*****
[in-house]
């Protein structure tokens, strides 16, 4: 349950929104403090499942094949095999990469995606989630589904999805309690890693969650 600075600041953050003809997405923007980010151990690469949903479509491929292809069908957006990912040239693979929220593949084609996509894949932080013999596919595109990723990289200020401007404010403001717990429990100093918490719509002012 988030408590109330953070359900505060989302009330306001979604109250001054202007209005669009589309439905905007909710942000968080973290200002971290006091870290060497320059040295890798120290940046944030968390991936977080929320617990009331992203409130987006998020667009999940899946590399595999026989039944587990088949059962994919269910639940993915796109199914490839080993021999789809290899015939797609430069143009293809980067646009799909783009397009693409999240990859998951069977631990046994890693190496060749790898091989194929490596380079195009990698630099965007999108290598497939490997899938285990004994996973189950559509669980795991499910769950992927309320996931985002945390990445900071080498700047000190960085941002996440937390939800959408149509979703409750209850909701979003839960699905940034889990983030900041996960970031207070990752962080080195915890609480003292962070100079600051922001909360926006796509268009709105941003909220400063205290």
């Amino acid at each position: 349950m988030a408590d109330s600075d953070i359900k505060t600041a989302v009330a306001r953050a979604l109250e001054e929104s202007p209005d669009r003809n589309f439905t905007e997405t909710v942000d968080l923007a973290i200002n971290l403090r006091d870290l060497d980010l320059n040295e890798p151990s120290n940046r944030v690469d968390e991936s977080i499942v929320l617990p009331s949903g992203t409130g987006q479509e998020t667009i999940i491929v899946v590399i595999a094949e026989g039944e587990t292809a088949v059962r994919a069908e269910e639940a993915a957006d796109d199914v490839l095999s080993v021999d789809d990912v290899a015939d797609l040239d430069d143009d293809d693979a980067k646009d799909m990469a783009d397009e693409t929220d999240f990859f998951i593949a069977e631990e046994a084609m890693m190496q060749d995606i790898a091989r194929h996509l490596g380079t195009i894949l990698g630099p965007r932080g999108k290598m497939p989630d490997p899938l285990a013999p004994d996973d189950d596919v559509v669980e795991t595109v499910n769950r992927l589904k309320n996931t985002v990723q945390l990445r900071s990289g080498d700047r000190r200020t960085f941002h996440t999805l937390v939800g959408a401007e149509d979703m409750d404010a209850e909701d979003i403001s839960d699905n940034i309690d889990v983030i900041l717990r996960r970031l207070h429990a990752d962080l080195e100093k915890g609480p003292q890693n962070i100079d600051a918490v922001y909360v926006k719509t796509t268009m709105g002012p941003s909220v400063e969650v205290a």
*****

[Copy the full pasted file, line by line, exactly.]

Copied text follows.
[in-house]
């Protein structure tokens, strides 16, 4: 349950929104403090499942094949095999990469995606989630589904999805309690890693969650 600075600041953050003809997405923007980010151990690469949903479509491929292809069908957006990912040239693979929220593949084609996509894949932080013999596919595109990723990289200020401007404010403001717990429990100093918490719509002012 988030408590109330953070359900505060989302009330306001979604109250001054202007209005669009589309439905905007909710942000968080973290200002971290006091870290060497320059040295890798120290940046944030968390991936977080929320617990009331992203409130987006998020667009999940899946590399595999026989039944587990088949059962994919269910639940993915796109199914490839080993021999789809290899015939797609430069143009293809980067646009799909783009397009693409999240990859998951069977631990046994890693190496060749790898091989194929490596380079195009990698630099965007999108290598497939490997899938285990004994996973189950559509669980795991499910769950992927309320996931985002945390990445900071080498700047000190960085941002996440937390939800959408149509979703409750209850909701979003839960699905940034889990983030900041996960970031207070990752962080080195915890609480003292962070100079600051922001909360926006796509268009709105941003909220400063205290």
């Amino acid at each position: 349950m988030a408590d109330s600075d953070i359900k505060t600041a989302v009330a306001r953050a979604l109250e001054e929104s202007p209005d669009r003809n589309f439905t905007e997405t909710v942000d968080l923007a973290i200002n971290l403090r006091d870290l060497d980010l320059n040295e890798p151990s120290n940046r944030v690469d968390e991936s977080i499942v929320l617990p009331s949903g992203t409130g987006q479509e998020t667009i999940i491929v899946v590399i595999a094949e026989g039944e587990t292809a088949v059962r994919a069908e269910e639940a993915a957006d796109d199914v490839l095999s080993v021999d789809d990912v290899a015939d797609l040239d430069d143009d293809d693979a980067k646009d799909m990469a783009d397009e693409t929220d999240f990859f998951i593949a069977e631990e046994a084609m890693m190496q060749d995606i790898a091989r194929h996509l490596g380079t195009i894949l990698g630099p965007r932080g999108k290598m497939p989630d490997p899938l285990a013999p004994d996973d189950d596919v559509v669980e795991t595109v499910n769950r992927l589904k309320n996931t985002v990723q945390l990445r900071s990289g080498d700047r000190r200020t960085f941002h996440t999805l937390v939800g959408a401007e149509d979703m409750d404010a209850e909701d979003i403001s839960d699905n940034i309690d889990v983030i900041l717990r996960r970031l207070h429990a990752d962080l080195e100093k915890g609480p003292q890693n962070i100079d600051a918490v922001y909360v926006k719509t796509t268009m709105g002012p941003s909220v400063e969650v205290a």